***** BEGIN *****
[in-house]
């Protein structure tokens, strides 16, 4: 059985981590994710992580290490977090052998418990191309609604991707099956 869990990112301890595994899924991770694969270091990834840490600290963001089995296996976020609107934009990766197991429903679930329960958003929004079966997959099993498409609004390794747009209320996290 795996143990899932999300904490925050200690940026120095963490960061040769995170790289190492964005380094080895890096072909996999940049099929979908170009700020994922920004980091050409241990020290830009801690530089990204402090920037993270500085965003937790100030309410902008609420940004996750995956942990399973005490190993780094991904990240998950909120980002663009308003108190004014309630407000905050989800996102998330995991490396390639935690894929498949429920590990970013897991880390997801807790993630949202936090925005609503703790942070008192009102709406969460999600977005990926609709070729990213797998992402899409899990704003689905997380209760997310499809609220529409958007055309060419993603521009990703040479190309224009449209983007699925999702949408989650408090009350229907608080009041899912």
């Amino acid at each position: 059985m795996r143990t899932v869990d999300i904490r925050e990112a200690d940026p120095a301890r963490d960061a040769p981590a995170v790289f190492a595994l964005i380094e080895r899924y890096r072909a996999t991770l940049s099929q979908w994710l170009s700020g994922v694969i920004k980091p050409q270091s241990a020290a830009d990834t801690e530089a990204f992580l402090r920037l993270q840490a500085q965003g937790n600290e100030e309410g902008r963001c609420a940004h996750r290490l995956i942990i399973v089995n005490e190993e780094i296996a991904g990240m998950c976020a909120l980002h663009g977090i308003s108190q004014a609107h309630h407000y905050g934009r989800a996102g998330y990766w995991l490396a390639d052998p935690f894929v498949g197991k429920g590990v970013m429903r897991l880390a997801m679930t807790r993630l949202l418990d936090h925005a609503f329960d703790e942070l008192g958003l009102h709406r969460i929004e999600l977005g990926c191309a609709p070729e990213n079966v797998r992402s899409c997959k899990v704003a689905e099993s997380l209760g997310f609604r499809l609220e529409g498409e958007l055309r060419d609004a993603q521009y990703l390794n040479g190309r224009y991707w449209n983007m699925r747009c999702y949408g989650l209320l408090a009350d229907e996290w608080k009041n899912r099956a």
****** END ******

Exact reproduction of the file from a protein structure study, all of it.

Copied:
[in-house]
């Protein structure tokens, strides 16, 4: 059985981590994710992580290490977090052998418990191309609604991707099956 869990990112301890595994899924991770694969270091990834840490600290963001089995296996976020609107934009990766197991429903679930329960958003929004079966997959099993498409609004390794747009209320996290 795996143990899932999300904490925050200690940026120095963490960061040769995170790289190492964005380094080895890096072909996999940049099929979908170009700020994922920004980091050409241990020290830009801690530089990204402090920037993270500085965003937790100030309410902008609420940004996750995956942990399973005490190993780094991904990240998950909120980002663009308003108190004014309630407000905050989800996102998330995991490396390639935690894929498949429920590990970013897991880390997801807790993630949202936090925005609503703790942070008192009102709406969460999600977005990926609709070729990213797998992402899409899990704003689905997380209760997310499809609220529409958007055309060419993603521009990703040479190309224009449209983007699925999702949408989650408090009350229907608080009041899912």
């Amino acid at each position: 059985m795996r143990t899932v869990d999300i904490r925050e990112a200690d940026p120095a301890r963490d960061a040769p981590a995170v790289f190492a595994l964005i380094e080895r899924y890096r072909a996999t991770l940049s099929q979908w994710l170009s700020g994922v694969i920004k980091p050409q270091s241990a020290a830009d990834t801690e530089a990204f992580l402090r920037l993270q840490a500085q965003g937790n600290e100030e309410g902008r963001c609420a940004h996750r290490l995956i942990i399973v089995n005490e190993e780094i296996a991904g990240m998950c976020a909120l980002h663009g977090i308003s108190q004014a609107h309630h407000y905050g934009r989800a996102g998330y990766w995991l490396a390639d052998p935690f894929v498949g197991k429920g590990v970013m429903r897991l880390a997801m679930t807790r993630l949202l418990d936090h925005a609503f329960d703790e942070l008192g958003l009102h709406r969460i929004e999600l977005g990926c191309a609709p070729e990213n079966v797998r992402s899409c997959k899990v704003a689905e099993s997380l209760g997310f609604r499809l609220e529409g498409e958007l055309r060419d609004a993603q521009y990703l390794n040479g190309r224009y991707w449209n983007m699925r747009c999702y949408g989650l209320l408090a009350d229907e996290w608080k009041n899912r099956a």